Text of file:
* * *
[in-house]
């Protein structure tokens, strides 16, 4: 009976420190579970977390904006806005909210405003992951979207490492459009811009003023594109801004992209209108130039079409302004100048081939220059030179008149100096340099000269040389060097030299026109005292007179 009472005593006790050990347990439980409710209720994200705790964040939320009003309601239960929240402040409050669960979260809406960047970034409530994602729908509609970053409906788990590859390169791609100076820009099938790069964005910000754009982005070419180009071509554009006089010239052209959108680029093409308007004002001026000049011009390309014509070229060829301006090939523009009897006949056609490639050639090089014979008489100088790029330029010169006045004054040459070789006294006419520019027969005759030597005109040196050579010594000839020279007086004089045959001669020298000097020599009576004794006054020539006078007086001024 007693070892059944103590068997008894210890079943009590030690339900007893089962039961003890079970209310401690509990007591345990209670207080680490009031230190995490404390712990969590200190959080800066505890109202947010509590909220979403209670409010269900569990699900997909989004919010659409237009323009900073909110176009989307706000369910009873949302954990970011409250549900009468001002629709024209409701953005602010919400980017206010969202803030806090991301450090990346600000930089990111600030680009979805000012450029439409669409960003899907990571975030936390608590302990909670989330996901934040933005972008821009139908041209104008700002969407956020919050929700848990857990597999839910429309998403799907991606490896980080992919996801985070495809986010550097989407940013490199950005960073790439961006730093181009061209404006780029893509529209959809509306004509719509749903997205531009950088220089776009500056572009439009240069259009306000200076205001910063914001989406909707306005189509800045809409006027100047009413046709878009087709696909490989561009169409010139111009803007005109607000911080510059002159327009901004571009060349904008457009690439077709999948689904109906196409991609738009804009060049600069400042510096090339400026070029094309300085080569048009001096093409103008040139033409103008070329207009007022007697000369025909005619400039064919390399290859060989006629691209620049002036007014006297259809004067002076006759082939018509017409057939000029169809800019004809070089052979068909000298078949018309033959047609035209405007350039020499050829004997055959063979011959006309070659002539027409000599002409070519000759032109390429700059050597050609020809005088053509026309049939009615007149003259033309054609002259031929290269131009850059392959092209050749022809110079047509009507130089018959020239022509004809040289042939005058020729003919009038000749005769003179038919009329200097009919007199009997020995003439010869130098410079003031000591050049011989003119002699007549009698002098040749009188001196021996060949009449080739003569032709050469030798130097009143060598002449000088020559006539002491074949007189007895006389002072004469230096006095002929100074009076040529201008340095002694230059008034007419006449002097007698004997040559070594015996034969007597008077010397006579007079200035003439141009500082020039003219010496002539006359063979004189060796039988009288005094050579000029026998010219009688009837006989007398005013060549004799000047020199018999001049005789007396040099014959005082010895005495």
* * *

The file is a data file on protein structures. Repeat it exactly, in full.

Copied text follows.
[in-house]
């Protein structure tokens, strides 16, 4: 009976420190579970977390904006806005909210405003992951979207490492459009811009003023594109801004992209209108130039079409302004100048081939220059030179008149100096340099000269040389060097030299026109005292007179 009472005593006790050990347990439980409710209720994200705790964040939320009003309601239960929240402040409050669960979260809406960047970034409530994602729908509609970053409906788990590859390169791609100076820009099938790069964005910000754009982005070419180009071509554009006089010239052209959108680029093409308007004002001026000049011009390309014509070229060829301006090939523009009897006949056609490639050639090089014979008489100088790029330029010169006045004054040459070789006294006419520019027969005759030597005109040196050579010594000839020279007086004089045959001669020298000097020599009576004794006054020539006078007086001024 007693070892059944103590068997008894210890079943009590030690339900007893089962039961003890079970209310401690509990007591345990209670207080680490009031230190995490404390712990969590200190959080800066505890109202947010509590909220979403209670409010269900569990699900997909989004919010659409237009323009900073909110176009989307706000369910009873949302954990970011409250549900009468001002629709024209409701953005602010919400980017206010969202803030806090991301450090990346600000930089990111600030680009979805000012450029439409669409960003899907990571975030936390608590302990909670989330996901934040933005972008821009139908041209104008700002969407956020919050929700848990857990597999839910429309998403799907991606490896980080992919996801985070495809986010550097989407940013490199950005960073790439961006730093181009061209404006780029893509529209959809509306004509719509749903997205531009950088220089776009500056572009439009240069259009306000200076205001910063914001989406909707306005189509800045809409006027100047009413046709878009087709696909490989561009169409010139111009803007005109607000911080510059002159327009901004571009060349904008457009690439077709999948689904109906196409991609738009804009060049600069400042510096090339400026070029094309300085080569048009001096093409103008040139033409103008070329207009007022007697000369025909005619400039064919390399290859060989006629691209620049002036007014006297259809004067002076006759082939018509017409057939000029169809800019004809070089052979068909000298078949018309033959047609035209405007350039020499050829004997055959063979011959006309070659002539027409000599002409070519000759032109390429700059050597050609020809005088053509026309049939009615007149003259033309054609002259031929290269131009850059392959092209050749022809110079047509009507130089018959020239022509004809040289042939005058020729003919009038000749005769003179038919009329200097009919007199009997020995003439010869130098410079003031000591050049011989003119002699007549009698002098040749009188001196021996060949009449080739003569032709050469030798130097009143060598002449000088020559006539002491074949007189007895006389002072004469230096006095002929100074009076040529201008340095002694230059008034007419006449002097007698004997040559070594015996034969007597008077010397006579007079200035003439141009500082020039003219010496002539006359063979004189060796039988009288005094050579000029026998010219009688009837006989007398005013060549004799000047020199018999001049005789007396040099014959005082010895005495």